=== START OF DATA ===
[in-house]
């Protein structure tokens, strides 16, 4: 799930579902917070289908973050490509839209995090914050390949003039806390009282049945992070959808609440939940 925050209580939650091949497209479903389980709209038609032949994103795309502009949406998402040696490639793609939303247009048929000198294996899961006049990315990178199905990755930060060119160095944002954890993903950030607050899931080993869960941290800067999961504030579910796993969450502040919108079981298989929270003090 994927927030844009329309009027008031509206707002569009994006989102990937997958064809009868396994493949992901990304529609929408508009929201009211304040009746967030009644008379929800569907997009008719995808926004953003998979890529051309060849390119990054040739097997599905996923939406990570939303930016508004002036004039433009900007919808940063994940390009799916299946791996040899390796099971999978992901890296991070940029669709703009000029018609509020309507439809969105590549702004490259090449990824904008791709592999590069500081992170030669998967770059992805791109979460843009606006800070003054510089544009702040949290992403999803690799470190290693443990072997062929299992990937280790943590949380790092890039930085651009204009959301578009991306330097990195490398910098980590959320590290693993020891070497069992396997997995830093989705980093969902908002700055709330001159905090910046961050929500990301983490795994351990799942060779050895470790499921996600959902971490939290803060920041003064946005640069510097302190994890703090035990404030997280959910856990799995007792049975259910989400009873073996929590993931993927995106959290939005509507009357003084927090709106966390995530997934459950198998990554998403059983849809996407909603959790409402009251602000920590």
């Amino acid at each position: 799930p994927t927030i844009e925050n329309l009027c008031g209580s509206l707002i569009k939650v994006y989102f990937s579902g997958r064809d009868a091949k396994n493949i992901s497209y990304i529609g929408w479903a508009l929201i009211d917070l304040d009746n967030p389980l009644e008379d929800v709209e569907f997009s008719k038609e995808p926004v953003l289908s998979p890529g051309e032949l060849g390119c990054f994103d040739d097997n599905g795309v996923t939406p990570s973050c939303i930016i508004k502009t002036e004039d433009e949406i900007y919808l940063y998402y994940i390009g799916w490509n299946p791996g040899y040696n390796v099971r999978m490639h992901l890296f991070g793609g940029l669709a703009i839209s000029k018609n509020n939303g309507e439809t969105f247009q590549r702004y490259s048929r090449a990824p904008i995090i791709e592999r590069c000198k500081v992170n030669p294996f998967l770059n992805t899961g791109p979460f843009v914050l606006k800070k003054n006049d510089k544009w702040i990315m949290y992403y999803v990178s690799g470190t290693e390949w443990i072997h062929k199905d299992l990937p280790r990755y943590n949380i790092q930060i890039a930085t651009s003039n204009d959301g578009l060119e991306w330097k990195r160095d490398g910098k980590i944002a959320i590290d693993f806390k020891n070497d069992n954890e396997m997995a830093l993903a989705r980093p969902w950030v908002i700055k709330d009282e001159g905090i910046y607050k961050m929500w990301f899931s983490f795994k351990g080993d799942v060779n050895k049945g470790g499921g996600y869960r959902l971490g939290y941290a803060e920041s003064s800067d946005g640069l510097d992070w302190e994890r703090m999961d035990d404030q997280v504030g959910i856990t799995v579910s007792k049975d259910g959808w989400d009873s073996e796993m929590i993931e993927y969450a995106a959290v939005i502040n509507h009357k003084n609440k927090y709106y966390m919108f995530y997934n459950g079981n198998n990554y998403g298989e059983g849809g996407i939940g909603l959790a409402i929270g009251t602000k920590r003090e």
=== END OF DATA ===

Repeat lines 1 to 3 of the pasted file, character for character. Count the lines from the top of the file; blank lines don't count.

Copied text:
[in-house]
């Protein structure tokens, strides 16, 4: 799930579902917070289908973050490509839209995090914050390949003039806390009282049945992070959808609440939940 925050209580939650091949497209479903389980709209038609032949994103795309502009949406998402040696490639793609939303247009048929000198294996899961006049990315990178199905990755930060060119160095944002954890993903950030607050899931080993869960941290800067999961504030579910796993969450502040919108079981298989929270003090 994927927030844009329309009027008031509206707002569009994006989102990937997958064809009868396994493949992901990304529609929408508009929201009211304040009746967030009644008379929800569907997009008719995808926004953003998979890529051309060849390119990054040739097997599905996923939406990570939303930016508004002036004039433009900007919808940063994940390009799916299946791996040899390796099971999978992901890296991070940029669709703009000029018609509020309507439809969105590549702004490259090449990824904008791709592999590069500081992170030669998967770059992805791109979460843009606006800070003054510089544009702040949290992403999803690799470190290693443990072997062929299992990937280790943590949380790092890039930085651009204009959301578009991306330097990195490398910098980590959320590290693993020891070497069992396997997995830093989705980093969902908002700055709330001159905090910046961050929500990301983490795994351990799942060779050895470790499921996600959902971490939290803060920041003064946005640069510097302190994890703090035990404030997280959910856990799995007792049975259910989400009873073996929590993931993927995106959290939005509507009357003084927090709106966390995530997934459950198998990554998403059983849809996407909603959790409402009251602000920590």
């Amino acid at each position: 799930p994927t927030i844009e925050n329309l009027c008031g209580s509206l707002i569009k939650v994006y989102f990937s579902g997958r064809d009868a091949k396994n493949i992901s497209y990304i529609g929408w479903a508009l929201i009211d917070l304040d009746n967030p389980l009644e008379d929800v709209e569907f997009s008719k038609e995808p926004v953003l289908s998979p890529g051309e032949l060849g390119c990054f994103d040739d097997n599905g795309v996923t939406p990570s973050c939303i930016i508004k502009t002036e004039d433009e949406i900007y919808l940063y998402y994940i390009g799916w490509n299946p791996g040899y040696n390796v099971r999978m490639h992901l890296f991070g793609g940029l669709a703009i839209s000029k018609n509020n939303g309507e439809t969105f247009q590549r702004y490259s048929r090449a990824p904008i995090i791709e592999r590069c000198k500081v992170n030669p294996f998967l770059n992805t899961g791109p979460f843009v914050l606006k800070k003054n006049d510089k544009w702040i990315m949290y992403y999803v990178s690799g470190t290693e390949w443990i072997h062929k199905d299992l990937p280790r990755y943590n949380i790092q930060i890039a930085t651009s003039n204009d959301g578009l060119e991306w330097k990195r160095d490398g910098k980590i944002a959320i590290d693993f806390k020891n070497d069992n954890e396997m997995a830093l993903a989705r980093p969902w950030v908002i700055k709330d009282e001159g905090i910046y607050k961050m929500w990301f899931s983490f795994k351990g080993d799942v060779n050895k049945g470790g499921g996600y869960r959902l971490g939290y941290a803060e920041s003064s800067d946005g640069l510097d992070w302190e994890r703090m999961d035990d404030q997280v504030g959910i856990t799995v579910s007792k049975d259910g959808w989400d009873s073996e796993m929590i993931e993927y969450a995106a959290v939005i502040n509507h009357k003084n609440k927090y709106y966390m919108f995530y997934n459950g079981n198998n990554y998403g298989e059983g849809g996407i939940g909603l959790a409402i929270g009251t602000k920590r003090e």